Contests - Why Enter?

Are they a waste of money or do you get a lot of bang for your buck?

We know that this month's article is going to sound like a shameless promotion for our own contest but...we honestly believe that entering contests is a proven tool for unproduced and/or unrepresented screenwriters. And that's why we're having one.

Can contests really help you achieve your writing goals?  In a word - YES.  Clearly winning a contest has its obvious benefits, but even placing highly can serve you well.  Contests are more than just a second tier alternative to every writer's ultimate goal - selling a script to Hollywood and becoming rich and famous.  Will you become rich and famous by just winning contests? Probably not.

But, if you understand what purpose contests serve in the industry and how to take advantage of them you'll find that they are an invaluable weapon in your development as a writer and as a means to achieving your screenwriting goals.

So how can contests help you?  Here are several ways:

They are an economical way to judge how your script compares to the work of your peers.  If you enter your screenplay into 10 different contests and you never even make the quarterfinal level, you will have been given a clear message that your screenplay is not competitive with the work of other writers.  This will let you know that there are significant flaws in your script that need to be addressed.  It may be time to get professional coverage or a full analysis to point out the flaws that are keeping your script out of rounds one and two in contest judging.  But if you routinely place in semifinals or better, you can be pretty certain that you clearly have talent as a writer and may be ready to start marketing your screenplay to Hollywood.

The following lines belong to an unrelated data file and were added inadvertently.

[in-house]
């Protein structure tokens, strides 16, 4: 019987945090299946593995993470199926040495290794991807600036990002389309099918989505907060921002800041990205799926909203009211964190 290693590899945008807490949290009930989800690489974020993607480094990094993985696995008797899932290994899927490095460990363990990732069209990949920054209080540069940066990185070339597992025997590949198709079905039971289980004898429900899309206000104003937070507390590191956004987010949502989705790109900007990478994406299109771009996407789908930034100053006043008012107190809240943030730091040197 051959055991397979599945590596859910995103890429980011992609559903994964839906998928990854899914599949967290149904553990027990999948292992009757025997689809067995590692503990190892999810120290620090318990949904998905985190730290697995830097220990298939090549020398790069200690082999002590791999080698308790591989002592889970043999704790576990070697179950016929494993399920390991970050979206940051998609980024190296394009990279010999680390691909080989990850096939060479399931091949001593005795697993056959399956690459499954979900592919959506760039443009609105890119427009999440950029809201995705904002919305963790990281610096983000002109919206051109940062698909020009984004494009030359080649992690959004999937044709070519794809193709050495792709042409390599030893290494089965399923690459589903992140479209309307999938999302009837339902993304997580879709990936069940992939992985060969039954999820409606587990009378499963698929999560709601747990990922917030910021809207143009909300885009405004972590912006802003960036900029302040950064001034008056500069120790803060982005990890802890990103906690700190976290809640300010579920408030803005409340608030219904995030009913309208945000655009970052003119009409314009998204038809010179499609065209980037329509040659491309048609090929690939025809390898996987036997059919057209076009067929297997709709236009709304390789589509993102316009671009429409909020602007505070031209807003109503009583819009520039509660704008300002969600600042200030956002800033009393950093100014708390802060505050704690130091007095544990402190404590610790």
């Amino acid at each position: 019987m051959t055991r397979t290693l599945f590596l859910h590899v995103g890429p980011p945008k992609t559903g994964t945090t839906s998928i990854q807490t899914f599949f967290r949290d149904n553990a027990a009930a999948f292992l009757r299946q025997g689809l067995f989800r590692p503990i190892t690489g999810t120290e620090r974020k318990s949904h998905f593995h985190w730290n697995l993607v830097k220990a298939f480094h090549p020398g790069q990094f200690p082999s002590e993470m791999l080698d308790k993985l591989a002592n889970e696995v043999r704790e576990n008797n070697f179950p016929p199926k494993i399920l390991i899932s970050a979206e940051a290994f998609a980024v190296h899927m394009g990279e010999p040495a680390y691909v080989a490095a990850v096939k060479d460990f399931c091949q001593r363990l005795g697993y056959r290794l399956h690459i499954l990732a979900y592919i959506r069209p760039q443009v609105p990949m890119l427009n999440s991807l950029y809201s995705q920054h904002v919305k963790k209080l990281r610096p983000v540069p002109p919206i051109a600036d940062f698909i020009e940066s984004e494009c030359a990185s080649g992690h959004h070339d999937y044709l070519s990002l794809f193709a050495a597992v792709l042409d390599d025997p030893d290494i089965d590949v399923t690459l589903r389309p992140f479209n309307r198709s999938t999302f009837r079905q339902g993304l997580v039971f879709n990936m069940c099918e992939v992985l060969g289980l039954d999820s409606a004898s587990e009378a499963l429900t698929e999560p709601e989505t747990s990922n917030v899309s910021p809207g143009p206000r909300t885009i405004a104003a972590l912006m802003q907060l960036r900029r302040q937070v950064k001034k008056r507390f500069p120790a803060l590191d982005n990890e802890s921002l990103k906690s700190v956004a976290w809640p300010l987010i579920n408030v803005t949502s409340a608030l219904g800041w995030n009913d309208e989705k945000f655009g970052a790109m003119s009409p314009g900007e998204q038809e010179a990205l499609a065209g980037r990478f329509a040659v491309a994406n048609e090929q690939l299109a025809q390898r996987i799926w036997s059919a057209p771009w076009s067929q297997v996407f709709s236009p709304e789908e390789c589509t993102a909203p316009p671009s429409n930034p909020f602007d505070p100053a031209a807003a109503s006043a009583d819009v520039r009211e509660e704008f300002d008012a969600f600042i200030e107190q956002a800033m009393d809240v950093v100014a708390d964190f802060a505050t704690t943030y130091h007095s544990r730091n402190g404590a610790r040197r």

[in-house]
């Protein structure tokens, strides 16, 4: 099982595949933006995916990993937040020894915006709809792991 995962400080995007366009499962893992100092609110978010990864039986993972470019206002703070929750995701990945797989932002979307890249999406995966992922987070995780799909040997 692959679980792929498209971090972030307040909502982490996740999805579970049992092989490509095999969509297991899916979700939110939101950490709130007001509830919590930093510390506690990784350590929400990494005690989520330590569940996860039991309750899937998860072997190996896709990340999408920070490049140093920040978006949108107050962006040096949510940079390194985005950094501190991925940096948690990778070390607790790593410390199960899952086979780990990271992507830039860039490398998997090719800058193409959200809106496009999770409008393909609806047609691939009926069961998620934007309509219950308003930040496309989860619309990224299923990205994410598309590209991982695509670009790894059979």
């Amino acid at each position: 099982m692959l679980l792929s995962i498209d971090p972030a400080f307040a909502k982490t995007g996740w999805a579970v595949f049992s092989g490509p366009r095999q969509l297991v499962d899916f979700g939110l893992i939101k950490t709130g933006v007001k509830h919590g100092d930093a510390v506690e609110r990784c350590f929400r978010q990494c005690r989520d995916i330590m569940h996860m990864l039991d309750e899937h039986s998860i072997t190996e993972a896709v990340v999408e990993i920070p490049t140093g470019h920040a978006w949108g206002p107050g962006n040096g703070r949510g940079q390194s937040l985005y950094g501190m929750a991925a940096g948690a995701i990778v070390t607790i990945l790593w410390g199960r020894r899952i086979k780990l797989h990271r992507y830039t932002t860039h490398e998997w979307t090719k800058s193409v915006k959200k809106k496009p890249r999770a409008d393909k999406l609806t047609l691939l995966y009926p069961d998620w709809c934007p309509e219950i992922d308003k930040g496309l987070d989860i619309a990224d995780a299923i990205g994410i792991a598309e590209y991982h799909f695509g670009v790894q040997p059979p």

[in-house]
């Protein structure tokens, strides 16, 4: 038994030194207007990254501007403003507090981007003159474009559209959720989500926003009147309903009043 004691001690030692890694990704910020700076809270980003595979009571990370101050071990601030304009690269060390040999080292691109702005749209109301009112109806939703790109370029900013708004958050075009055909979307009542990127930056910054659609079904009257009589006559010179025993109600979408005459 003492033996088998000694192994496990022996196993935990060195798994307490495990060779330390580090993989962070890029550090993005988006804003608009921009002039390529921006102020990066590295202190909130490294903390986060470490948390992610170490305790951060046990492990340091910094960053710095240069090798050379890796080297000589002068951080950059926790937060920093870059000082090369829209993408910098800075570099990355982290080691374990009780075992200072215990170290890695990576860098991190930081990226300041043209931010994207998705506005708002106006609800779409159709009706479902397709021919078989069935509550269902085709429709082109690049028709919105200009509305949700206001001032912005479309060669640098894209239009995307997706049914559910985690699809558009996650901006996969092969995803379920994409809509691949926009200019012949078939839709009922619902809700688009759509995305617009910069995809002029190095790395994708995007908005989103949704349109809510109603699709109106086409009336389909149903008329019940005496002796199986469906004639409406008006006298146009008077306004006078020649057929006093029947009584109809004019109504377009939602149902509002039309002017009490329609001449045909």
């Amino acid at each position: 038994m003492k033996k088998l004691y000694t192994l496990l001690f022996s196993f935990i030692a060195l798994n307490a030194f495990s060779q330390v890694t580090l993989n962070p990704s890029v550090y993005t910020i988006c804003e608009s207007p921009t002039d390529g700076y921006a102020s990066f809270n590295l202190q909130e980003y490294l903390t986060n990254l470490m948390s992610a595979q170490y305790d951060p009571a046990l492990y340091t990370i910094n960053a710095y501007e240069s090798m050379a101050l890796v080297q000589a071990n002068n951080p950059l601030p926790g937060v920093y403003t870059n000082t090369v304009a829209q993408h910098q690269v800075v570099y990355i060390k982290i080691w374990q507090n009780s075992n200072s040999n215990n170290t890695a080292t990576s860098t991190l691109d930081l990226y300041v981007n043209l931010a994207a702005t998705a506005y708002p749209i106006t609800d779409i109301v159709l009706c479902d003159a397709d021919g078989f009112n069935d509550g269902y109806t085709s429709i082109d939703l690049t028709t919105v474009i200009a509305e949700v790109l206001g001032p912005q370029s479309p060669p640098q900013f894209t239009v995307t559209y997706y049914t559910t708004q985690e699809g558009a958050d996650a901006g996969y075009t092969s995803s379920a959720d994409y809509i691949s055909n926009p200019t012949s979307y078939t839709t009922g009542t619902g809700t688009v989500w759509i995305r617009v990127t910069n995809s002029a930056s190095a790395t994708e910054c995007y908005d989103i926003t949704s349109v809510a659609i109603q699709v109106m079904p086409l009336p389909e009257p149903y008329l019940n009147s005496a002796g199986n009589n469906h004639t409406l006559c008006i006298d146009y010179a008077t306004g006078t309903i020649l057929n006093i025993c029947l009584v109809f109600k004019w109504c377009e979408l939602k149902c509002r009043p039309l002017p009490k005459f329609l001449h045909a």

The cash and prizes that go along with becoming a finalist and/or winning a contest are great.  But what is the real benefit of placing or winning a contest - validation and prequalification to industry players.  Have you found that mailing out endless query letters get you few if any responses?  Does anyone take your cold calls at agencies and production companies?  Why is this happening? Because they don't know you and experience tells them that taking time to read your screenplay is probably a waste of time.  You haven't been prequalified.  Most screenplay buyers and agents will tell you that they only look at work by referral.  This is a form of prequalification.  They trust the judgment of the person who has already read and is referring the script to them.  So how do you get prequalified to Hollywood if you don't have connections?  Contests.  Winning or placing highly in a contest prequalifies your writing.  The contest acts as the first gatekeeper to Hollywood players and lets them know that they won't be wasting their time by reading your script.  We can tell you from personal experience that winning or placing highly in a contest, even a lesser known contest, will have people contacting you, instead of the other way around.  Even a quarterfinal or semifinal placement in the Nicholl Fellowship will get you read requests from well known companies.  Your future query letters and pitches will stand out from the crowd if you can list that your script recently placed highly in a contest.